In a future where everything is surveilled by computer vision algorithms, even the patterns on our clothing can be subversive.
Digital security professional and fashion designer Kate Rose doesn’t just design textile patterns. She sullies the databases gathered by license plate readers by creating clothes covered in fake license plates.
If you’ve ever gotten a traffic ticket in the mail—sometimes complete with a photo of your vehicle, with yourself and passengers looking stunned in the front seat—your car has likely encountered an Automatic License Plate Reader, or ALPR.
Like many surveillance technologies in American cities, ALPRs are everywhere, always watching. They’re attached to everything from public telephone poles to cop cars, but they’re much more than speed trap cameras. ALPRs are privately-owned systems that capture everything resembling a license plate within their purview, collecting up to a thousand plates per minute. So while you’re driving around, or traveling in a rideshare, these systems read the vehicle’s plates and collect its GPS location and registration information, as well as the date and time.
According to the Electronic Frontier Foundation, ALPRs aren’t just the crime-solving technologies law enforcement and vendors bill them as: They’re also detailed surveillance systems, allowing police to track people as they travel to and from sensitive places like rehab centers and immigration clinics.
Credit: Kate Rose
But as advanced as these technologies are, they’re easily confused by patterns and images that look just close enough to the real thing. “When an ALPR looks out into the world, it looks for something in the range of the camera that is likely to be a rectangle or a combo of letters that says it’s a license plate,” Rose said. The system crops that part of the image, and runs it through a database to compare to a training set of license plate examples. If the system determines it to be a plate, it uses Optical Character Recognition (OCR) to read, recognize, and save that plate, along with its GPS location and the time it was observed.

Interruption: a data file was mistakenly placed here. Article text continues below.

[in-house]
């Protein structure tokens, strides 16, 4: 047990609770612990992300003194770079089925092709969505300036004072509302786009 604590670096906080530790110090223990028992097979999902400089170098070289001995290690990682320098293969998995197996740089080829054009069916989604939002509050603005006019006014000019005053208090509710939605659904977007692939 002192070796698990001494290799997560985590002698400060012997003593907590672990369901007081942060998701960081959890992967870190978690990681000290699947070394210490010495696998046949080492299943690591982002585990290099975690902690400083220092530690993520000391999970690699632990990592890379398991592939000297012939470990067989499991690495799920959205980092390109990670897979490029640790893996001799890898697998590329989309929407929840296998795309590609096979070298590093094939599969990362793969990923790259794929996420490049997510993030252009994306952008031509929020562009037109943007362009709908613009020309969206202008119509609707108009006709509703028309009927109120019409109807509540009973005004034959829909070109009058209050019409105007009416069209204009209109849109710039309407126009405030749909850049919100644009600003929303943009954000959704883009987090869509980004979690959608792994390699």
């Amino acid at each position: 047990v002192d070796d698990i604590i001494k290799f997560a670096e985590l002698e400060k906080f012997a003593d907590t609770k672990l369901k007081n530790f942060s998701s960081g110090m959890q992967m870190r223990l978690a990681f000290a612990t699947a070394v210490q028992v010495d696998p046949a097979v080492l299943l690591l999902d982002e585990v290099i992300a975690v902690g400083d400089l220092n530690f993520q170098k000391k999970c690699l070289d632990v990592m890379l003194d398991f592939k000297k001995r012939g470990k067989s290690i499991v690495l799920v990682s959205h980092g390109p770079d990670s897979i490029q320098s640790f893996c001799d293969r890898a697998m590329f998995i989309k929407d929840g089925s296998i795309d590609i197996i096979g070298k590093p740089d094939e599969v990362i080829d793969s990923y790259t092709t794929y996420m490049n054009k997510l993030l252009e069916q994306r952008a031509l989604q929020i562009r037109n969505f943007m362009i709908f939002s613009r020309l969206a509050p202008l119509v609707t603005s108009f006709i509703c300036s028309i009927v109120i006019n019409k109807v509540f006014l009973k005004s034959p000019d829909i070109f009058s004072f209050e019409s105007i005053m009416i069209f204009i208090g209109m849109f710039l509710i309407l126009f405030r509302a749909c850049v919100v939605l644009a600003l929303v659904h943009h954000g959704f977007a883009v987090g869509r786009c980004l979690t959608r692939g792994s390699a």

Rose’s designs mess with that process. She developed and tested the repeating patterns on her fabrics to look as close to a real plate as possible, so that the system will save it as real. “By wearing these designs on the street, you help introduce junk data into a surveillance system that could in a large scale make it less useful, more expensive to use,” she said. “I think it’s important to experiment with ways to be noncompliant with surveillance systems in whatever way we can, and I like clothing as an accessible first step.”
Rose presented her work during a talk at this year’s DEF CON, a hacking conference held annually in Las Vegas. This year, DEF CON saw a 10 percent increase in the number of women in attendance, as well as several all-women and non-binary panels, presentations, and meetups throughout the conference—despite an ongoing history of misogyny in some DEF CON adjacent spaces.
While Rose’s designs are gender-inclusive, as a woman in this industry, she’s noticed more inclusivity in the conference as a whole, and a desire to fight back against oppressive systems of power.
“Hacking is fundamentally about democratizing and demystifying the systems and devices we all use, helping each other learn that we’re smart enough to take apart and tinker with them, and reapply them to what you personally think is a good idea,” she said.